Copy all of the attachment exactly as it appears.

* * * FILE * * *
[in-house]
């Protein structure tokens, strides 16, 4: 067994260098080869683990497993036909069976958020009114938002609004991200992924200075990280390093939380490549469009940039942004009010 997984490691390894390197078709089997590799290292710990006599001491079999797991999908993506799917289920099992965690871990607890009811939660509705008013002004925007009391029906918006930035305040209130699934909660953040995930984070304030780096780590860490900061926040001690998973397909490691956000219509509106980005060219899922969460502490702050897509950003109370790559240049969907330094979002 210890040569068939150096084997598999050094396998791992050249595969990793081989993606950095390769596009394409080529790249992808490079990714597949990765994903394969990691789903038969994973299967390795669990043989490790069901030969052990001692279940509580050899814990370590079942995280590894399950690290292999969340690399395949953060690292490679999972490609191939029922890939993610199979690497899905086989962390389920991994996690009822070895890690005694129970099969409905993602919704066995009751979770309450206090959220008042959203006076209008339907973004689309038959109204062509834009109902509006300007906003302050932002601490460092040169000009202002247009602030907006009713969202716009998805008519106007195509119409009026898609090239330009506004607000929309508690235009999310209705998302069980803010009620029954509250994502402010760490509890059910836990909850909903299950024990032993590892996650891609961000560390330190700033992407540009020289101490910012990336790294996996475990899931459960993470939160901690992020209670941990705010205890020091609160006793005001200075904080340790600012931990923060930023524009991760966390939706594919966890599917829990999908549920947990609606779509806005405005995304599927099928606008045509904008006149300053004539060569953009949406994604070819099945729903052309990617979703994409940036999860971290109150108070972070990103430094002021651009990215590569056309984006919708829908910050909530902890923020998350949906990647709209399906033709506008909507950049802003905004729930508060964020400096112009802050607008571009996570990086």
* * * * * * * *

[in-house]
């Protein structure tokens, strides 16, 4: 067994260098080869683990497993036909069976958020009114938002609004991200992924200075990280390093939380490549469009940039942004009010 997984490691390894390197078709089997590799290292710990006599001491079999797991999908993506799917289920099992965690871990607890009811939660509705008013002004925007009391029906918006930035305040209130699934909660953040995930984070304030780096780590860490900061926040001690998973397909490691956000219509509106980005060219899922969460502490702050897509950003109370790559240049969907330094979002 210890040569068939150096084997598999050094396998791992050249595969990793081989993606950095390769596009394409080529790249992808490079990714597949990765994903394969990691789903038969994973299967390795669990043989490790069901030969052990001692279940509580050899814990370590079942995280590894399950690290292999969340690399395949953060690292490679999972490609191939029922890939993610199979690497899905086989962390389920991994996690009822070895890690005694129970099969409905993602919704066995009751979770309450206090959220008042959203006076209008339907973004689309038959109204062509834009109902509006300007906003302050932002601490460092040169000009202002247009602030907006009713969202716009998805008519106007195509119409009026898609090239330009506004607000929309508690235009999310209705998302069980803010009620029954509250994502402010760490509890059910836990909850909903299950024990032993590892996650891609961000560390330190700033992407540009020289101490910012990336790294996996475990899931459960993470939160901690992020209670941990705010205890020091609160006793005001200075904080340790600012931990923060930023524009991760966390939706594919966890599917829990999908549920947990609606779509806005405005995304599927099928606008045509904008006149300053004539060569953009949406994604070819099945729903052309990617979703994409940036999860971290109150108070972070990103430094002021651009990215590569056309984006919708829908910050909530902890923020998350949906990647709209399906033709506008909507950049802003905004729930508060964020400096112009802050607008571009996570990086």